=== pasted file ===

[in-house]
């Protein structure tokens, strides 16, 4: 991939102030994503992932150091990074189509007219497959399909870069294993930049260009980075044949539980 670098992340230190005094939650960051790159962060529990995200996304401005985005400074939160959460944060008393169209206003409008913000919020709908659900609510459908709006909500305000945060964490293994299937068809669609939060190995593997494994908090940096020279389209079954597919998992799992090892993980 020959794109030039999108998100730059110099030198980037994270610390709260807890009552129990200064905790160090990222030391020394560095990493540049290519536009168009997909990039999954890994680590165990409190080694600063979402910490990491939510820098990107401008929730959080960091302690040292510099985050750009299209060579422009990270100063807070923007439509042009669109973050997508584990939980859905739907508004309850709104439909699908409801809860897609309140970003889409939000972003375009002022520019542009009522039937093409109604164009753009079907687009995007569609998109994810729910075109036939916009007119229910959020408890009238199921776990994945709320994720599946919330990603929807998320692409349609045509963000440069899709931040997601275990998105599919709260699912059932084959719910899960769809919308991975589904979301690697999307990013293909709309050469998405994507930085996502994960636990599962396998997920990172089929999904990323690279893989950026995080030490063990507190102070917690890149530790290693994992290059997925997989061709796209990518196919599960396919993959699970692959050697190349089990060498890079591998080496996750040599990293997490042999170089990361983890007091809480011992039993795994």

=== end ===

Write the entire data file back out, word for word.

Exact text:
[in-house]
């Protein structure tokens, strides 16, 4: 991939102030994503992932150091990074189509007219497959399909870069294993930049260009980075044949539980 670098992340230190005094939650960051790159962060529990995200996304401005985005400074939160959460944060008393169209206003409008913000919020709908659900609510459908709006909500305000945060964490293994299937068809669609939060190995593997494994908090940096020279389209079954597919998992799992090892993980 020959794109030039999108998100730059110099030198980037994270610390709260807890009552129990200064905790160090990222030391020394560095990493540049290519536009168009997909990039999954890994680590165990409190080694600063979402910490990491939510820098990107401008929730959080960091302690040292510099985050750009299209060579422009990270100063807070923007439509042009669109973050997508584990939980859905739907508004309850709104439909699908409801809860897609309140970003889409939000972003375009002022520019542009009522039937093409109604164009753009079907687009995007569609998109994810729910075109036939916009007119229910959020408890009238199921776990994945709320994720599946919330990603929807998320692409349609045509963000440069899709931040997601275990998105599919709260699912059932084959719910899960769809919308991975589904979301690697999307990013293909709309050469998405994507930085996502994960636990599962396998997920990172089929999904990323690279893989950026995080030490063990507190102070917690890149530790290693994992290059997925997989061709796209990518196919599960396919993959699970692959050697190349089990060498890079591998080496996750040599990293997490042999170089990361983890007091809480011992039993795994």